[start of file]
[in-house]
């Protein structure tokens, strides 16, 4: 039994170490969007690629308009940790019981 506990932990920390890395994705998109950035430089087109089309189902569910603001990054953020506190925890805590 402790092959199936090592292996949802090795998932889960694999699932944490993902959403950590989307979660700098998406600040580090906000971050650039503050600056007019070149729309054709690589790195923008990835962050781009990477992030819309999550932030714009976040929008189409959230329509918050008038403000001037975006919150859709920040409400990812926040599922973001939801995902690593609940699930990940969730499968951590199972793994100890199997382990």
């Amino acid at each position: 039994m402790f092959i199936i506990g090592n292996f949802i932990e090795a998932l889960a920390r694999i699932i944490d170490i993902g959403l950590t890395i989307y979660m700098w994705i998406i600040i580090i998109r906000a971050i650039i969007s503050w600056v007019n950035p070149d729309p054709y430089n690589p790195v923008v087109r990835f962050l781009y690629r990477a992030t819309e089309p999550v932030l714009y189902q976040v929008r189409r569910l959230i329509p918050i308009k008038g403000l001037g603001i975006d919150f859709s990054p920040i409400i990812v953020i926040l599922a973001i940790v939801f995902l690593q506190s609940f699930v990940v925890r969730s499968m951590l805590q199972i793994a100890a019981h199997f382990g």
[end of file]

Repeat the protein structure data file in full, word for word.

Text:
[in-house]
């Protein structure tokens, strides 16, 4: 039994170490969007690629308009940790019981 506990932990920390890395994705998109950035430089087109089309189902569910603001990054953020506190925890805590 402790092959199936090592292996949802090795998932889960694999699932944490993902959403950590989307979660700098998406600040580090906000971050650039503050600056007019070149729309054709690589790195923008990835962050781009990477992030819309999550932030714009976040929008189409959230329509918050008038403000001037975006919150859709920040409400990812926040599922973001939801995902690593609940699930990940969730499968951590199972793994100890199997382990």
């Amino acid at each position: 039994m402790f092959i199936i506990g090592n292996f949802i932990e090795a998932l889960a920390r694999i699932i944490d170490i993902g959403l950590t890395i989307y979660m700098w994705i998406i600040i580090i998109r906000a971050i650039i969007s503050w600056v007019n950035p070149d729309p054709y430089n690589p790195v923008v087109r990835f962050l781009y690629r990477a992030t819309e089309p999550v932030l714009y189902q976040v929008r189409r569910l959230i329509p918050i308009k008038g403000l001037g603001i975006d919150f859709s990054p920040i409400i990812v953020i926040l599922a973001i940790v939801f995902l690593q506190s609940f699930v990940v925890r969730s499968m951590l805590q199972i793994a100890a019981h199997f382990g």